Miami Herald – January 5, 2011
Can an off-road vehicle have two seats in Florida? Should pain clinics get safety reviews every year or every three years? And may produce stands avoid extra fees to get a permit for setting up shop in the Southwest Florida Water Management District?
For Florida businesses, answers to questions big and small (but mostly small) will likely be delayed under Gov. Rick Scott’s order freezing new rules coming out of Tallahassee.
The Executive Order No. 11-01 commands agencies under Scott’s direction to “immediately suspend all rulemaking” until a new watchdog can screen the proposed regulations.
The dramatic decree — the former CEO’s first official order as governor — echoes Scott’s campaign pledge to make Florida a business-friendly state.
But the actual impact will be felt in the reams of regulatory minutia that agencies propose almost daily — a stream of pending changes that Scott has declared frozen.
“It’s almost impossible for one person to track what the agencies are generating,” said Adam Babington, vice president of governmental affairs for the Florida Chamber of Commerce. “It’s a prudent move by a new administration to say: `Let’s have a time out.’ ”
Scott’s press office declined interviews about the move and how it would be implemented. But the order itself gives some clues, establishing an Office of Fiscal Accountability and Regulatory Reform, to be headed by outgoing Budget Director Jerry McDaniel. That office is charged with reviewing all proposed and existing rules in the state, and Scott instructed agencies to submit new rules to the office before enacting them.
That could involve a Herculean amount of paperwork. The state website agencies use to notify the public of proposed rules, www.flrules.org, lists hundreds of pending changes for the month of December alone.
Among them: changing the state definition of off-road vehicles to include all-terrain vehicles with two seats; moving state “quality assurance reviews” of pain clinics from every 12 months to every 36 months, and exempting minor structures from Water Management District permiting rules.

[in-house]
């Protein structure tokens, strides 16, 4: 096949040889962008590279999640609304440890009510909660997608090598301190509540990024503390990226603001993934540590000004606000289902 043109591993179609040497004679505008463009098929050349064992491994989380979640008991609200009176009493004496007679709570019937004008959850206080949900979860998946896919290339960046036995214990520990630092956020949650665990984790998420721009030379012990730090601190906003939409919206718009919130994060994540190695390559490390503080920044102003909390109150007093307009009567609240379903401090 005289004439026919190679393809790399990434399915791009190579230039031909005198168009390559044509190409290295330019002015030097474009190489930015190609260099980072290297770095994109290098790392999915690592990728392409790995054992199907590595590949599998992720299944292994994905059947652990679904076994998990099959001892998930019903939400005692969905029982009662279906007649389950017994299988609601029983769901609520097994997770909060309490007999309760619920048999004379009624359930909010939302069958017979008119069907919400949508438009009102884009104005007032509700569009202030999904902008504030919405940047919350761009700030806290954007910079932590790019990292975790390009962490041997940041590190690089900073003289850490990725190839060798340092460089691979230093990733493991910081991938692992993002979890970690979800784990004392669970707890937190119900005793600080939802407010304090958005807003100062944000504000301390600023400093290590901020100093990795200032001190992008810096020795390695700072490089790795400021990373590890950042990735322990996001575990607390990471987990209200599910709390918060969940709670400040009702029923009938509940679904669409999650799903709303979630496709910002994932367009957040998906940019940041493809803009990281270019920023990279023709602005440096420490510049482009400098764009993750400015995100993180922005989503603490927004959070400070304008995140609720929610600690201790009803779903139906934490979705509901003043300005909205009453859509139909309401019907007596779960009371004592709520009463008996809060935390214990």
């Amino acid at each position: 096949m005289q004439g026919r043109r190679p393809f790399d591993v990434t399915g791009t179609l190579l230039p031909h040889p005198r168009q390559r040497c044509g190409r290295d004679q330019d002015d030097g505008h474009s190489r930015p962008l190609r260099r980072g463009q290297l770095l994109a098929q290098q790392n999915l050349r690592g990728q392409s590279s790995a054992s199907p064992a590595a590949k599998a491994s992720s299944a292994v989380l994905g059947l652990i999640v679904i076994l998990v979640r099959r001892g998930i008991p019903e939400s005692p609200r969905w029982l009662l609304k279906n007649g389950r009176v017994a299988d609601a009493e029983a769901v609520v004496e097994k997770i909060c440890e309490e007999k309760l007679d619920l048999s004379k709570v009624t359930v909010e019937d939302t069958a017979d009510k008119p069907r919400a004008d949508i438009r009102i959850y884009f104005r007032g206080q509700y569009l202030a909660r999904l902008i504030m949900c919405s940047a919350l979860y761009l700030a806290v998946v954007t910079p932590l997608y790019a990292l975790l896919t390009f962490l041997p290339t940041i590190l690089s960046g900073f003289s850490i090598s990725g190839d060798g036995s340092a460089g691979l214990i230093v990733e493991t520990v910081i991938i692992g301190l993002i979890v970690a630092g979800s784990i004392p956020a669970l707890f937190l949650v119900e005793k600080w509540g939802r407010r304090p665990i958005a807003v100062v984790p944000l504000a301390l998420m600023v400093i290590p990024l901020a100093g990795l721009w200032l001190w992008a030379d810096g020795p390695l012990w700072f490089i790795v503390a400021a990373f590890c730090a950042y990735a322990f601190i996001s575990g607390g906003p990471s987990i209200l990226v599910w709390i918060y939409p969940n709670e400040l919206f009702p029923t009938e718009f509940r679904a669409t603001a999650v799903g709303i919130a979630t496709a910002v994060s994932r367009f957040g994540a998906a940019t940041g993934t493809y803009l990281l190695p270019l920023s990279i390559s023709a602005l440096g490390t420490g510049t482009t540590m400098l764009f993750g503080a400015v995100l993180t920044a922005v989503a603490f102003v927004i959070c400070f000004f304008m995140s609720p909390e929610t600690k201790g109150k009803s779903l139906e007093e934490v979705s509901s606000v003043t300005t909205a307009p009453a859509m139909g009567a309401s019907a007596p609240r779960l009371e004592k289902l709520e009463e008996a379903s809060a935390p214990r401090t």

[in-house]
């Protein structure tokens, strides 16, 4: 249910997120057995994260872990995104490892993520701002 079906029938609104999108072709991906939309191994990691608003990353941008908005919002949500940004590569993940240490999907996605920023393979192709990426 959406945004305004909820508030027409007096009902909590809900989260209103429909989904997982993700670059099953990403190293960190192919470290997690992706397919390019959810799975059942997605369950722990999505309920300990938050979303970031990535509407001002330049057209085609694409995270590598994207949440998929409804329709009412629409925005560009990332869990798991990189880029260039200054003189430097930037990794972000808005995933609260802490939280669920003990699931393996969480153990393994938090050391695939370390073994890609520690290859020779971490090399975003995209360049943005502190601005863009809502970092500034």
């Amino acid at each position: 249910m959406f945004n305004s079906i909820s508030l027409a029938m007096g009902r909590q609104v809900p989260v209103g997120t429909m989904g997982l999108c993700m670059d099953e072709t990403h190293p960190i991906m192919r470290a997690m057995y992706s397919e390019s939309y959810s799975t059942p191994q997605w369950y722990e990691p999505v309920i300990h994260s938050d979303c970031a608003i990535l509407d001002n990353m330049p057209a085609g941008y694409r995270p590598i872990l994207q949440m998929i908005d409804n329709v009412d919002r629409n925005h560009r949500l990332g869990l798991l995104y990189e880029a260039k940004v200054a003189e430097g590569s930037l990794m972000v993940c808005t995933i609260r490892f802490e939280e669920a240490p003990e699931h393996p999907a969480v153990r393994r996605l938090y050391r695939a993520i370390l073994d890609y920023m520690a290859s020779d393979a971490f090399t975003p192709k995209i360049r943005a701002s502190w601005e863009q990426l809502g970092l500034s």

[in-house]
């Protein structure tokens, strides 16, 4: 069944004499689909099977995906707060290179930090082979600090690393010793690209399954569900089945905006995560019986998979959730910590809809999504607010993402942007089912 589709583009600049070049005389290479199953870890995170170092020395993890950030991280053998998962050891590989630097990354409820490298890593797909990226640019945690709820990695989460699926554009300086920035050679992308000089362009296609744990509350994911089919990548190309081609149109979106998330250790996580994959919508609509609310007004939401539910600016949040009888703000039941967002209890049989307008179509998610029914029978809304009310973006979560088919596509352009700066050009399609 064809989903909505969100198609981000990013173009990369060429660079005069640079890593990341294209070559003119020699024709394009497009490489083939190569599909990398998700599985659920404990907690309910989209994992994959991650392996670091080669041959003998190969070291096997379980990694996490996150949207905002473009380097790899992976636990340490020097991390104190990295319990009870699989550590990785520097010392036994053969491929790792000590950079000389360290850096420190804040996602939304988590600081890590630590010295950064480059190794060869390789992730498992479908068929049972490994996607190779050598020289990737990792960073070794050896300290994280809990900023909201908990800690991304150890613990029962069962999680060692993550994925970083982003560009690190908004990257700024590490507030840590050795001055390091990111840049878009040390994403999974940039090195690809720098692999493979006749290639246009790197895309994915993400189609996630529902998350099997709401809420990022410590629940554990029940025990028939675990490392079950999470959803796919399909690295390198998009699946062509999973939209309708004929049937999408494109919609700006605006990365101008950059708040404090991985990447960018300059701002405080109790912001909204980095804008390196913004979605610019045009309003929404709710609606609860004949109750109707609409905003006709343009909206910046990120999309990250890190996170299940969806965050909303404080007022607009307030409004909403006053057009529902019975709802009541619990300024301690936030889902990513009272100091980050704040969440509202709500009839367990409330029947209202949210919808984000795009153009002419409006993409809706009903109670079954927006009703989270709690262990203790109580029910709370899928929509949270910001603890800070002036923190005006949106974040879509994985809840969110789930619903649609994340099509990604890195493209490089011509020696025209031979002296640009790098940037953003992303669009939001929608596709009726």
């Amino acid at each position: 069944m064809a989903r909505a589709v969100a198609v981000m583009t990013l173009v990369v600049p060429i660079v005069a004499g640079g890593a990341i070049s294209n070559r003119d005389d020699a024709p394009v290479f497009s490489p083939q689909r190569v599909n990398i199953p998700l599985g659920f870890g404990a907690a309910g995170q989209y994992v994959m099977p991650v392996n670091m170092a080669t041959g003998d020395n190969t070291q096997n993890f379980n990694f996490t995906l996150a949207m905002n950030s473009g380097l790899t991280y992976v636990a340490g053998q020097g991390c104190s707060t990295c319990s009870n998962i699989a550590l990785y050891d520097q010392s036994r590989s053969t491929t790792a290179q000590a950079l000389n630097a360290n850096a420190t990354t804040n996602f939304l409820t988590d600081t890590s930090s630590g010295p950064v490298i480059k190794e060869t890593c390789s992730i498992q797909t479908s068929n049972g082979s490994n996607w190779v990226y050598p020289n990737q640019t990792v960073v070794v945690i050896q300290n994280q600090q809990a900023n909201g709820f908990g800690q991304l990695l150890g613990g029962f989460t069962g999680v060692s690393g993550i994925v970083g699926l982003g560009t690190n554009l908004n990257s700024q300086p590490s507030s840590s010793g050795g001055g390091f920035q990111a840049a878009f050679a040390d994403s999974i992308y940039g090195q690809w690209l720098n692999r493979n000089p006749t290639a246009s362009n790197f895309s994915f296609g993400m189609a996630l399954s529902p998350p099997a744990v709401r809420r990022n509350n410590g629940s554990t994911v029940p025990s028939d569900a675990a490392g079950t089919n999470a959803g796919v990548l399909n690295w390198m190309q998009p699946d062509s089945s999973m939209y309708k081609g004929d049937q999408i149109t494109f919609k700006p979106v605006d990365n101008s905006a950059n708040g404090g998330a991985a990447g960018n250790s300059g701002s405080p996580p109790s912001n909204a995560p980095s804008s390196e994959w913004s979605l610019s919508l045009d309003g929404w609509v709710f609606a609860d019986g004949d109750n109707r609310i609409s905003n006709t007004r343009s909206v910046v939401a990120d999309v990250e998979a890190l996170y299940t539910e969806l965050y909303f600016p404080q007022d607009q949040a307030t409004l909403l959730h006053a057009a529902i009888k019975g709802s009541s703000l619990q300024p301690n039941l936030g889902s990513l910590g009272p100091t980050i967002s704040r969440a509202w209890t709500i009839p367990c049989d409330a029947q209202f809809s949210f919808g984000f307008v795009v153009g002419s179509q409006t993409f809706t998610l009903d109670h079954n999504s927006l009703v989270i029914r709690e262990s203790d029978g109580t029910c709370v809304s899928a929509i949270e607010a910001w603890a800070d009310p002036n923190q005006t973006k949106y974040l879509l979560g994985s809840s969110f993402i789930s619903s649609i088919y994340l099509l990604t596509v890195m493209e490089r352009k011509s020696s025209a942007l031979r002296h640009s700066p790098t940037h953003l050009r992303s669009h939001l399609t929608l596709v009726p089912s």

Business groups said they did not expect Scott’s order to have a dramatic impact, mainly because the Florida Legislature enacted an anti-regulatory law in November.
Passed over then-Gov. Charlie Crist’s veto, the new law requires legislative approval for any regulation deemed to cost more than $200,000 a year.
With that legislation in place, business lobbying groups couldn’t pinpoint Tuesday any pending rules that were of grave concern.
But they cheered Scott’s move as a sign of things to come.
“To be honest, I’m not so much concerned about the ones that are in play right now,” said Barney Bishop, CEO of the Associated Industries of Florida, a leading business trade group. “I’m more concerned about the ones that already exist.”
Added Lance deHaven-Smith, a public policy professor at Florida State University: “The big issue is going to be rolling back.”
Two of the biggest questions hanging over the governor’s decree: How many proposed rules will actually be held up by the screening process and how long will it take to get them approved?
Health officials said rules on regulating “pill mills” could have to wait a year unless the regulations get sent to lawmakers by Feb. 4, the Sun Sentinel reported Tuesday.
Robert Fifer, head of audiology for the University of Miami School of Medicine, had hoped Florida would enact new Medicaid rules by the spring that would make it easier for speech pathologists to get reimbursed for treating children.
He said the current rules force some families to cut off treatment after only three sessions. For the past year, he’s been working with a state speech-therapy association to get the rules changed. “I’m hoping it’s weeks away,” he said.
Of Scott’s order, Fifer added: “That wording is very broad. It may affect us.”